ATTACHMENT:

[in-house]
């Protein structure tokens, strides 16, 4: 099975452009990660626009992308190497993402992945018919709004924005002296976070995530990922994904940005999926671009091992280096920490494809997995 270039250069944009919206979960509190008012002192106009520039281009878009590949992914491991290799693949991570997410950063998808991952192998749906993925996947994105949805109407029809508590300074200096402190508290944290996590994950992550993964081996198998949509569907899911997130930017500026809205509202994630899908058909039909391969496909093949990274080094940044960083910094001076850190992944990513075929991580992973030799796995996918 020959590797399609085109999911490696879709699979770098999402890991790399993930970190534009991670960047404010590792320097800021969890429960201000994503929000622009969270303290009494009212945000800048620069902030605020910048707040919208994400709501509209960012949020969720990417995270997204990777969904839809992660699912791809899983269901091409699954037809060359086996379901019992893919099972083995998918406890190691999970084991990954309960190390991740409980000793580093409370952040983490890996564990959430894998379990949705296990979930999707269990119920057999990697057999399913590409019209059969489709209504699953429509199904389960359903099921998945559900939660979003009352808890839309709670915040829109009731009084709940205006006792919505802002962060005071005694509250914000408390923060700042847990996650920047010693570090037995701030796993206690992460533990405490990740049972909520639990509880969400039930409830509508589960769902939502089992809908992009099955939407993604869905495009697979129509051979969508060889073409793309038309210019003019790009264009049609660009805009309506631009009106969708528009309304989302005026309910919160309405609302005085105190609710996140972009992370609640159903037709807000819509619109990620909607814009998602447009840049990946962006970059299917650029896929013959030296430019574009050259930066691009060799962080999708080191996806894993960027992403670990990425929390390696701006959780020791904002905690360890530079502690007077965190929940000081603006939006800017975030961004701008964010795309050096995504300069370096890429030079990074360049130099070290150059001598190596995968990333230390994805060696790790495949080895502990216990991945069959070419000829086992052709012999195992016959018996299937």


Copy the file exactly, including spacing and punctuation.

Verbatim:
[in-house]
């Protein structure tokens, strides 16, 4: 099975452009990660626009992308190497993402992945018919709004924005002296976070995530990922994904940005999926671009091992280096920490494809997995 270039250069944009919206979960509190008012002192106009520039281009878009590949992914491991290799693949991570997410950063998808991952192998749906993925996947994105949805109407029809508590300074200096402190508290944290996590994950992550993964081996198998949509569907899911997130930017500026809205509202994630899908058909039909391969496909093949990274080094940044960083910094001076850190992944990513075929991580992973030799796995996918 020959590797399609085109999911490696879709699979770098999402890991790399993930970190534009991670960047404010590792320097800021969890429960201000994503929000622009969270303290009494009212945000800048620069902030605020910048707040919208994400709501509209960012949020969720990417995270997204990777969904839809992660699912791809899983269901091409699954037809060359086996379901019992893919099972083995998918406890190691999970084991990954309960190390991740409980000793580093409370952040983490890996564990959430894998379990949705296990979930999707269990119920057999990697057999399913590409019209059969489709209504699953429509199904389960359903099921998945559900939660979003009352808890839309709670915040829109009731009084709940205006006792919505802002962060005071005694509250914000408390923060700042847990996650920047010693570090037995701030796993206690992460533990405490990740049972909520639990509880969400039930409830509508589960769902939502089992809908992009099955939407993604869905495009697979129509051979969508060889073409793309038309210019003019790009264009049609660009805009309506631009009106969708528009309304989302005026309910919160309405609302005085105190609710996140972009992370609640159903037709807000819509619109990620909607814009998602447009840049990946962006970059299917650029896929013959030296430019574009050259930066691009060799962080999708080191996806894993960027992403670990990425929390390696701006959780020791904002905690360890530079502690007077965190929940000081603006939006800017975030961004701008964010795309050096995504300069370096890429030079990074360049130099070290150059001598190596995968990333230390994805060696790790495949080895502990216990991945069959070419000829086992052709012999195992016959018996299937």